Image: Matthias Loster, from wikipedia. Text accompanies the image:
"Solar power systems installed in the areas defined by the dark disks could provide more than the world's 2006 total primary energy demand (assuming a conversion efficiency of 8%). That is, all energy currently consumed, including heat, electricity, fossil fuels, etc., would be produced in the form of electricity by solar cells. The colors in the map show the local solar irradiance averaged over three years from 1991 to 1993 (24 hours a day) taking into account the cloud coverage available from weather satellites."
I've been waiting to see how a combination of more aggressive government grants and a more aggressive Renewables Obligation policy would work out for solar power development in Europe, particularly for ordinary householders. This article here is a good introduction, and sums up the finances for an ordinary householder in Britain.
If the government is going to encourage the switch from fossil-fueled electricity to solar power, and in doing so intends to take advantage of household economics and existing buildings, then a Renewables Obligation is a good policy. Obligating power companies to buy household-produced solar power at a decent rate, and possibly adding an obligation for power companies to sell a mix of renewable power and regular power through the grid to other households, helps ensure a return on investment for householders who install grid-tie systems. But the RO is currently insufficient, because of the present high cost of a solar-electrical system, so a grant or tax credit is also needed.
Because solar power is only produced when the sun shines, new grid-tied solar power capacity can't help your household make power in the night-time when houses typically use most of their electrical power. But if you live in a region with a Renewables Obligation and thus can sell solar power to the grid for, say, 12 ¢/KWH, and buy it back when you need it at, say, 15¢/KWH, then the power company can make the cost of it's power lines, and a small profit, and you can begin to recoup the investment of several thousand dollars worth of solar gear by paying a smaller electricity bill, or even getting paid for your surplus power.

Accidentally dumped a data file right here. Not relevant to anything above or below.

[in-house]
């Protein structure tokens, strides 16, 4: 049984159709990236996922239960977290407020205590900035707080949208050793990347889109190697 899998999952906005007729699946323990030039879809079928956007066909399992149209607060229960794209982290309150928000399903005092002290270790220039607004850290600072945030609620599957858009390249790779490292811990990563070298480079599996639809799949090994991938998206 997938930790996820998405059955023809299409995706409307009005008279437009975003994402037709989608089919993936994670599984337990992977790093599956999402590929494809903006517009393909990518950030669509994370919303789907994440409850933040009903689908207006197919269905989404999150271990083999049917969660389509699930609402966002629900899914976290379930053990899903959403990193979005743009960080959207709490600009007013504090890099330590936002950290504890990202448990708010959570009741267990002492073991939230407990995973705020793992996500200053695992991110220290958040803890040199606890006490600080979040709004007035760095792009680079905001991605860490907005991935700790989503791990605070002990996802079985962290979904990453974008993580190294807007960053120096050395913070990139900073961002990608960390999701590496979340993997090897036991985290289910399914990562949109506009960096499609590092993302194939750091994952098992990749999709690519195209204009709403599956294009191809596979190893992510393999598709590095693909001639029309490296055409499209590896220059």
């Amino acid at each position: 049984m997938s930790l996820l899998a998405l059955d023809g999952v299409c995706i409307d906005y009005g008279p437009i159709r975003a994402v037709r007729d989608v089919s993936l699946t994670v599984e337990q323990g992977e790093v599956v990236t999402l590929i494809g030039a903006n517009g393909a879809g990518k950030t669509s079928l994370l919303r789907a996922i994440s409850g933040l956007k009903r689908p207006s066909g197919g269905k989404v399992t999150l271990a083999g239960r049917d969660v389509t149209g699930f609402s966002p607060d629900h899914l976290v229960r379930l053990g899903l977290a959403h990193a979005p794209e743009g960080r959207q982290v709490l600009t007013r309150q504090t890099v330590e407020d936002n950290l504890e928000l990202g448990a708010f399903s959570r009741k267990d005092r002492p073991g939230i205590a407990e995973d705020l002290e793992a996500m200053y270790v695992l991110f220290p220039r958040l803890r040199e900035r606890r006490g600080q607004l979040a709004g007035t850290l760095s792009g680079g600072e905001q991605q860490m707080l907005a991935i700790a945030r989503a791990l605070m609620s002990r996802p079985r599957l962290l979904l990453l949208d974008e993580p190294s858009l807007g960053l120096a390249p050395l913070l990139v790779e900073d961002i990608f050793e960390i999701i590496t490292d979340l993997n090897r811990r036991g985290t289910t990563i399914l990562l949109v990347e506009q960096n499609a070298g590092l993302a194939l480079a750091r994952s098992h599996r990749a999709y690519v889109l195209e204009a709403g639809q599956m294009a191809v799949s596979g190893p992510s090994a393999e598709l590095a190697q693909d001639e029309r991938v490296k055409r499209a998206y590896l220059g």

You've become a utility!
Added to this savings is the savings for the power company and power grid by not having to build peak load power stations to provide power to industrial customers who need it during the day, as well as the savings on hardware when panels are simply installed on an appropriately tilted already-existing south-facing roof, instead of on custom posts and brackets.
A householder with good home equity credit worthiness and existing home equity can leverage the installation by getting a new loan or extending an old one. The finance is cheap -- 6,7 or 8 percent interest is perfectly normal and reasonable. If you have the average household electricity consumption of 4,000KWH or thereabouts, and therefore install a 4KWH peak system, essentially 40 100WH panels, for about $30,000 installed costs with inverter, then your house in most US regions will easily make as much power as it consumes.
Do the math: fun and family friendly:
The map above shows the solar energy that falls on the different parts of the planet. Taking into account cloudiness and rain, the sun shines on average for a few hours each day in each region. In our region we get useful sun for 2.5 hours on average in winter and 6 hours on average in summer, so say 3.5 hours a day for 365 days a year times the 4KWH of the system gives 5,110KWH per year. The return on your investment is in abated energy bills of 4,000 KWH total, plus 1,110KWH surplus. Assuming all power is used NOT when the sun is shining, you have to pay 3¢/KWH for the first 4,000KWH (your electricity consumption), and you make 12¢/KWH on the next 1,110KWH, you make $12 on your electricity production over the course of the year, but abate $600 of electricity bills, or $50/month. Not enough to pay the cost of hiring $30,000 of new home equity: you will need more like $350-400/month.
But if you can get a grant or tax credit for half of that cost, and if the value of the solar panels is recouped when you sell the home, then you're looking at a better deal. If I could be solar-powered for about $150/month and in so doing add $30,000 in inflation-proof assets to the value of my home, I'd go for it. Wouldn't you?
The government intervention is just needed to get the ball rolling. If the price of fossil power goes up, as it is likely to do because we make it with oil and coal and natural gas which are currently increasing in price, and if the price of solar panels comes down as it is likely to do because of new thin film technology and because of increasing economies of scale in production, then the two ends of this calculus will begin to meet by themselves, and we will be looking at a solar boom.
So understand that the economics of a Renewables Obligation plus solar grants or tax credits would be not only a short-term boon for US credit, solar, and electrical installation companies, but a long term investment for the US economy and US employment. In Maine, presently, we have an obligation for the power company to buy your home-produced power, but the rate is set at a miserly 2¢/KWH. There is also an obligation for the power company to sell 30% renewable power back to every customer through the Standard Offer, but this isn't enough to stimulate solar when we have so many hydroelectric plants in-state already.
I think we can do better than this. A lot better.